The Productivity Commission (Commission) has announced a 12 month inquiry into the non financial barriers to mineral and energy resource exploration. The inquiry was established on the recommendation of the Policy Transition Group, which noted that ‘a range of approvals are required before exploration can begin, including land access, native title, indigenous and non-indigenous heritage, environmental, conservation estate and planning and infrastructure approvals.’
The review will investigate areas of duplication across different levels of government and examine exploration approvals and processes to assess their effectiveness and efficiency. The Commission will determine if there is evidence of unnecessary regulatory burden, examine complexity and time frames of government approvals and examine costs of non-financial barriers (including regulatory and related costs).
The review excludes taxation and fiscal policy across all levels of government, the government’s response to the review of the Environment Protection and Biodiversity Conservation Act 1999 (Cth), and indigenous land rights regimes.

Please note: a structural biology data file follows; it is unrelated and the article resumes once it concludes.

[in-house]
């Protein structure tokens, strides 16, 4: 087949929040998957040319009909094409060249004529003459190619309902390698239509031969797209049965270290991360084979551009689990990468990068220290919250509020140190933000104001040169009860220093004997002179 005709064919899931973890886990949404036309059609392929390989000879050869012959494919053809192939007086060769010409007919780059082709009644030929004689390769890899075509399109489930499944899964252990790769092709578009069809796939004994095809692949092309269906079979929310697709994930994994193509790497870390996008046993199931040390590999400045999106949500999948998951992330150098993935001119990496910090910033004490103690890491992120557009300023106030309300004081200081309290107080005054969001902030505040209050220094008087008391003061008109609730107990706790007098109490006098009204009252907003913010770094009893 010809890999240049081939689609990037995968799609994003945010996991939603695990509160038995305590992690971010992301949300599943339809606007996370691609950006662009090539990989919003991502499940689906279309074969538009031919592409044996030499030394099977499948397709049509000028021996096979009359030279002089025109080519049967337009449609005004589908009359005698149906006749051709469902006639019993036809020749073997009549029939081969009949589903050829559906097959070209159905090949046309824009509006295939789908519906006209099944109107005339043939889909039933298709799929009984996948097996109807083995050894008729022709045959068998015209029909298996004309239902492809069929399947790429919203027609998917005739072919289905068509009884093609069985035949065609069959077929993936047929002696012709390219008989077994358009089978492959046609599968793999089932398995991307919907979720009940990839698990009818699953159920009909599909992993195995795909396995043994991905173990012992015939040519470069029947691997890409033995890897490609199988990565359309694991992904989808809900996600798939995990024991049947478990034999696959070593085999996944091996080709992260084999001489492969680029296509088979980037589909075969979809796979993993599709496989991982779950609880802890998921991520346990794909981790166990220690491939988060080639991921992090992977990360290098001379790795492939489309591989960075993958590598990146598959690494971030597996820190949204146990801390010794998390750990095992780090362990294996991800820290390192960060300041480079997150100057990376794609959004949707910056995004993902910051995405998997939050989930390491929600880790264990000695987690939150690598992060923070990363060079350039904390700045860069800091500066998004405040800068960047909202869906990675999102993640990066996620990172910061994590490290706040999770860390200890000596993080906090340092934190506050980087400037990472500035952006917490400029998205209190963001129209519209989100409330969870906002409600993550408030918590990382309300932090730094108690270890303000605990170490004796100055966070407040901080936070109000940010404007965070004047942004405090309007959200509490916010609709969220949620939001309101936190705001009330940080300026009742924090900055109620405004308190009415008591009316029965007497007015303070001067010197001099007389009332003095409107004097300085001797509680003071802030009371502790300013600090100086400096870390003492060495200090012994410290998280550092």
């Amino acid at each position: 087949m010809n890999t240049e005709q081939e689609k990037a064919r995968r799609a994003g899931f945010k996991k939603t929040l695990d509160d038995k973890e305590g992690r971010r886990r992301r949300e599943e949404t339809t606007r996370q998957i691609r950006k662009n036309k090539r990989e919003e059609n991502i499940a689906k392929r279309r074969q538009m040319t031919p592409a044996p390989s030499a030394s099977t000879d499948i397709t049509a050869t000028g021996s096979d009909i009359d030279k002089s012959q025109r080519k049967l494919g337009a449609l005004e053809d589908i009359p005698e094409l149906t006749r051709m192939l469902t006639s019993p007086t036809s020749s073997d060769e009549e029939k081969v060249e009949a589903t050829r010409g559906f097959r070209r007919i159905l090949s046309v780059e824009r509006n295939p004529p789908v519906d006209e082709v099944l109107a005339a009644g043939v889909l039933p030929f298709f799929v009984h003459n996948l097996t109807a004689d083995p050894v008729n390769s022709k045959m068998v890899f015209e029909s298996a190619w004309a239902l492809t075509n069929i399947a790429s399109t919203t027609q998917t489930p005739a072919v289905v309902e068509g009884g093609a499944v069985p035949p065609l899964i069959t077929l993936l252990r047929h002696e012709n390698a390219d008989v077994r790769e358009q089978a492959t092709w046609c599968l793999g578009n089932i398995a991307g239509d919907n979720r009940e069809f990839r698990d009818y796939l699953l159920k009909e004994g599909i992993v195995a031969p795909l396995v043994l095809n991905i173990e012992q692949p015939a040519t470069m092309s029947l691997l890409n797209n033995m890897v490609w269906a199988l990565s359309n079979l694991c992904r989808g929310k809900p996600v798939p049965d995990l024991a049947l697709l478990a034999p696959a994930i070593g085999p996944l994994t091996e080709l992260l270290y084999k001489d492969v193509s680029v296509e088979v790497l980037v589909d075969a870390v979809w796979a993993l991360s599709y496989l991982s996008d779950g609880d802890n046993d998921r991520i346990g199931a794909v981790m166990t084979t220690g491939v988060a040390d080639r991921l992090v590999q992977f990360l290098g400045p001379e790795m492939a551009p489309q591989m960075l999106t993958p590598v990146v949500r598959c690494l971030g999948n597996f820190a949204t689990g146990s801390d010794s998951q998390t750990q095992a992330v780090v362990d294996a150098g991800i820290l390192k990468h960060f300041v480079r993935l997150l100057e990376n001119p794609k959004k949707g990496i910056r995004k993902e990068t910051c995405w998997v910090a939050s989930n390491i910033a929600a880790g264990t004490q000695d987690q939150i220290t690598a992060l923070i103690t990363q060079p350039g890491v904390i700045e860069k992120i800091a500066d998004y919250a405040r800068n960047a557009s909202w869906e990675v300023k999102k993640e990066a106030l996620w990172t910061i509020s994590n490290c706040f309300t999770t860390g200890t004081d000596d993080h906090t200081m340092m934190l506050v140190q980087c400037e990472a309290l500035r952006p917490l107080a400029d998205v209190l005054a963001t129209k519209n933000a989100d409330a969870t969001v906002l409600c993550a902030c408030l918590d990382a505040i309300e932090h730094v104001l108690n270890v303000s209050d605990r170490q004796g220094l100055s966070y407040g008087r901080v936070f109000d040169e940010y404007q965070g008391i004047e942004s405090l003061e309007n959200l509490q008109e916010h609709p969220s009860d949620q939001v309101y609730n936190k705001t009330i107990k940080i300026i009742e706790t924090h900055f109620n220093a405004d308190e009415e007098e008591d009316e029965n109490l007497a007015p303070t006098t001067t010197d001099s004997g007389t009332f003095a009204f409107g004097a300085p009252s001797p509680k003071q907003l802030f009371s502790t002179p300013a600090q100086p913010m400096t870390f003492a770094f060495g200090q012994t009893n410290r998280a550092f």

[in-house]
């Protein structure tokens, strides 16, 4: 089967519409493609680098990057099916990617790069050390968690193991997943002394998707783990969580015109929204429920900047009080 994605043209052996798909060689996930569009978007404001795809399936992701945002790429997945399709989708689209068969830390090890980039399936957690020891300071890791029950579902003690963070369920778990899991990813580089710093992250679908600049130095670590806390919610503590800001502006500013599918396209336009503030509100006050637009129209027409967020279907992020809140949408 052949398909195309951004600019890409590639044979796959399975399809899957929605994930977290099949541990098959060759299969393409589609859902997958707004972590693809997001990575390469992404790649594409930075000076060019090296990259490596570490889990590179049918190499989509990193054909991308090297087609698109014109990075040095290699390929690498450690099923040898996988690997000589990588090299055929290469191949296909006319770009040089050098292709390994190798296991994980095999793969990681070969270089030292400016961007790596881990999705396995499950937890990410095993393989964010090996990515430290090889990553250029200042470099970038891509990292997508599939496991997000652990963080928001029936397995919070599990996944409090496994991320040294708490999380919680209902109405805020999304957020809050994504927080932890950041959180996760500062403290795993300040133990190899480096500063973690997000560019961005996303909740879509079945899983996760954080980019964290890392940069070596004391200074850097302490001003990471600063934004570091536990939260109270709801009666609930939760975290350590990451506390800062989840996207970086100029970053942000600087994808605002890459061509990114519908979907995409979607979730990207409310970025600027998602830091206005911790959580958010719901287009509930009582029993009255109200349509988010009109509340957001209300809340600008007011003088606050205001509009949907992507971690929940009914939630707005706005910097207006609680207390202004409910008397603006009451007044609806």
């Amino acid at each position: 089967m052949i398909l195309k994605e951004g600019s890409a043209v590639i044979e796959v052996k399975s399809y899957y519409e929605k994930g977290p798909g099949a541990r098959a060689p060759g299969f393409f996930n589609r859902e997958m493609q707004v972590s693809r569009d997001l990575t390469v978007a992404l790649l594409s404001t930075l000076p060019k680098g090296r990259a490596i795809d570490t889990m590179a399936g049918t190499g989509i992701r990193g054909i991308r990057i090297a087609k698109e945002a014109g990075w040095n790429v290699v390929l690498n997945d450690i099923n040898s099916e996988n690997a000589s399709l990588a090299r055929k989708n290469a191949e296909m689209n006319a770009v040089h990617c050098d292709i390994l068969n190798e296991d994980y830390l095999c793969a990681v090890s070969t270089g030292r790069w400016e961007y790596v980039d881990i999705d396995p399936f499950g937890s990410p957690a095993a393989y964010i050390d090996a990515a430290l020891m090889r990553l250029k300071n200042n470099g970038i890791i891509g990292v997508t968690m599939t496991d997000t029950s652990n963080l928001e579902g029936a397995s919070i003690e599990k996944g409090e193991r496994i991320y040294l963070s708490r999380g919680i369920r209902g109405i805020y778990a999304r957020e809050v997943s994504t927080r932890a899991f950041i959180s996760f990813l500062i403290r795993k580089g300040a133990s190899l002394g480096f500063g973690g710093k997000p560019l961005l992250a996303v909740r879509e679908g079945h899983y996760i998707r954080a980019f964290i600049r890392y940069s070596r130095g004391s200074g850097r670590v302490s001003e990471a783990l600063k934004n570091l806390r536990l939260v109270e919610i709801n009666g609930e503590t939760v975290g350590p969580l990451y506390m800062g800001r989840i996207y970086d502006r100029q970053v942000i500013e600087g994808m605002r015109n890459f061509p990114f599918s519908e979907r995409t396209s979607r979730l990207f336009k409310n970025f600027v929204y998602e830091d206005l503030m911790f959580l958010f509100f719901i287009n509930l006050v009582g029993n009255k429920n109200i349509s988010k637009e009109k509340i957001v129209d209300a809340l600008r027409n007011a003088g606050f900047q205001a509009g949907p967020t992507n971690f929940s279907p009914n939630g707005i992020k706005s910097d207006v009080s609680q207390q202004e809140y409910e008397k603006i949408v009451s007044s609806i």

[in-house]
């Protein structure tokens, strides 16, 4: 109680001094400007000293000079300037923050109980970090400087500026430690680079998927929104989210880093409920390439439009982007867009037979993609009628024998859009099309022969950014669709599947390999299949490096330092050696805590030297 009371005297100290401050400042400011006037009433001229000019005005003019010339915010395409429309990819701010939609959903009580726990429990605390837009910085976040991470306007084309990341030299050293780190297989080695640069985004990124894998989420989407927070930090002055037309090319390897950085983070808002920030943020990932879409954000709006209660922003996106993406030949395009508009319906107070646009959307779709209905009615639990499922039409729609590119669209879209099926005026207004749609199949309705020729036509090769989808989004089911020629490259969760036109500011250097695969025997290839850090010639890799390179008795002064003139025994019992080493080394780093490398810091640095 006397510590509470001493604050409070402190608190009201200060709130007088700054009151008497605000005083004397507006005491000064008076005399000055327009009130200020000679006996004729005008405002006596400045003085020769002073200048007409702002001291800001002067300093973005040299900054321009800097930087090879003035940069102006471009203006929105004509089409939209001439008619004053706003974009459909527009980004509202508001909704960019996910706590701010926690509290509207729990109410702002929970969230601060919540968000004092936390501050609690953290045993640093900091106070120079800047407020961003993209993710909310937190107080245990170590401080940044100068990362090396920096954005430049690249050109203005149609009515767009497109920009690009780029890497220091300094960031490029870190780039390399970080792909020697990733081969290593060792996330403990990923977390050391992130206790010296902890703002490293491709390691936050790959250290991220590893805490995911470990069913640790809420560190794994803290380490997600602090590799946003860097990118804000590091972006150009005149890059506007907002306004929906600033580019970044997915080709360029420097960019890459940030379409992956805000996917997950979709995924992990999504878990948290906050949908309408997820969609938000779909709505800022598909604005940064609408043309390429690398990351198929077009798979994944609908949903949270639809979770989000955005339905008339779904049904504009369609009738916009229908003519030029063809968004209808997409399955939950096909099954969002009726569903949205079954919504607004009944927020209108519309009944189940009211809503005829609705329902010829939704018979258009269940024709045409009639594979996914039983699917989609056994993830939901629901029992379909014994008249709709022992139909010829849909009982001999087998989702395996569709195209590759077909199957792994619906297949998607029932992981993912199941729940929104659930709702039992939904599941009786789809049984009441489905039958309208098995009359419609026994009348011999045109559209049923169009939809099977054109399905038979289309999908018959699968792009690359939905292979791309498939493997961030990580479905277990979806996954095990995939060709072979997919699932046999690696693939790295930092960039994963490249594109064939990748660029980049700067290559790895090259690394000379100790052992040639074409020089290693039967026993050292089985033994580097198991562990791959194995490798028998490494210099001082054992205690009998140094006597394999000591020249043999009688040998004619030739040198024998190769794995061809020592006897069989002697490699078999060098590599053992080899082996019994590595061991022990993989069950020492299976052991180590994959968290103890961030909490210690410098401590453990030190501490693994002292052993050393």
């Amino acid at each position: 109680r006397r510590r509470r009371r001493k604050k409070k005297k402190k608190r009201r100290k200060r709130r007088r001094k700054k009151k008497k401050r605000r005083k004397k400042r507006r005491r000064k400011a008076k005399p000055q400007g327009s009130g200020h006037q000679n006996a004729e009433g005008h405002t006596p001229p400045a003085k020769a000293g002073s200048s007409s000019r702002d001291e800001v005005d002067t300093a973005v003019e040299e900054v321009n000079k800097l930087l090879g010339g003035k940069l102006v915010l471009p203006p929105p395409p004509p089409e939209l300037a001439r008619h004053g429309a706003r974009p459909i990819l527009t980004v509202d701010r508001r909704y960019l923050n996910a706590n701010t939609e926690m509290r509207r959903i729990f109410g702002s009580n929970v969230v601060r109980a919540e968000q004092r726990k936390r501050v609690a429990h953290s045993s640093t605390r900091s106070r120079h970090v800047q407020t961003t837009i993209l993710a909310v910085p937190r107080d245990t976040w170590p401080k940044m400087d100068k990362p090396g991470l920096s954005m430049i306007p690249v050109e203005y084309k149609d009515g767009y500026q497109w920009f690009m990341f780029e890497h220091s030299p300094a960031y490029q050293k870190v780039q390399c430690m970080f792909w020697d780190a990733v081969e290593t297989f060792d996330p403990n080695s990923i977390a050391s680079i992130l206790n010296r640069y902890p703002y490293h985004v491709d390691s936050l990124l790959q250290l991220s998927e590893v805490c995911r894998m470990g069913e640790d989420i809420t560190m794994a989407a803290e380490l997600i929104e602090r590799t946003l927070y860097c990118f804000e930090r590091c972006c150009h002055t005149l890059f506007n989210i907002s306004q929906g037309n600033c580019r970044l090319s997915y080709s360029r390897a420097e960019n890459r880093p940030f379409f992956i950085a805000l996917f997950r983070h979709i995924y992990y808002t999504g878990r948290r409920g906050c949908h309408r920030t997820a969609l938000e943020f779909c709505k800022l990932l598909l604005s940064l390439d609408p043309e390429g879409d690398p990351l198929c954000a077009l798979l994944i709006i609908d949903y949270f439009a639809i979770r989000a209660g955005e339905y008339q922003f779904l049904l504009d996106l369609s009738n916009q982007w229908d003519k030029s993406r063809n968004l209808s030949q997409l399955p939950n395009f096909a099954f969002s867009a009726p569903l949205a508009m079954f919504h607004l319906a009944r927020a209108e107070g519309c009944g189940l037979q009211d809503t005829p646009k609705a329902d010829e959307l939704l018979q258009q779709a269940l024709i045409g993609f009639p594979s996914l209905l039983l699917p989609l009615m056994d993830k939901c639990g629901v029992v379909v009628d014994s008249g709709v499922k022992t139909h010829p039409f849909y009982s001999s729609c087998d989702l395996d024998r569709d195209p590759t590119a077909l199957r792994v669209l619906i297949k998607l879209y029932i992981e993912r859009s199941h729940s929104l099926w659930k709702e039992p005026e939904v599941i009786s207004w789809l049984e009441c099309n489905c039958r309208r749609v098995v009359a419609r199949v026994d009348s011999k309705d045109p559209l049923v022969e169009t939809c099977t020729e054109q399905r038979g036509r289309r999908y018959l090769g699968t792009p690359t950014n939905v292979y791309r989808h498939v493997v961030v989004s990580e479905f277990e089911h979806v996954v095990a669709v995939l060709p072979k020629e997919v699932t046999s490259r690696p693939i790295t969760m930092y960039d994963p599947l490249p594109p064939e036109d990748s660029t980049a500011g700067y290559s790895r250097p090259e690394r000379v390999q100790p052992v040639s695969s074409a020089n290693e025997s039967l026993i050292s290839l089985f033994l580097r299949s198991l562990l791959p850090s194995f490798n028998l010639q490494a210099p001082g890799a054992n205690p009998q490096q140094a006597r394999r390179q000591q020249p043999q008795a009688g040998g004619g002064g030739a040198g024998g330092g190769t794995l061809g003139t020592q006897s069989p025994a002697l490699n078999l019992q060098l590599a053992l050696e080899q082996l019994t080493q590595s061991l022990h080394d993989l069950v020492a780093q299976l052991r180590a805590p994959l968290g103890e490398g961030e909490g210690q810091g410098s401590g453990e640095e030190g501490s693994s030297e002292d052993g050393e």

Initial submissions are due by the end of March 2013, with a final report to government by the end of September 2013. 

State approves Western Australia’s first uranium mine

Western Australian Environment Minister Bill Marmion has granted approval for Toro Energy to proceed with the State’s first uranium mine to be developed, four years after the Liberal government lifted a ban imposed by Labor. The project is based at the Centipede and Lake Way deposits near Wiluna in the State’s Mid-West, processing approximately 820 tonnes of uranium oxide concentrate per year. The capital cost expected to be about $280 million.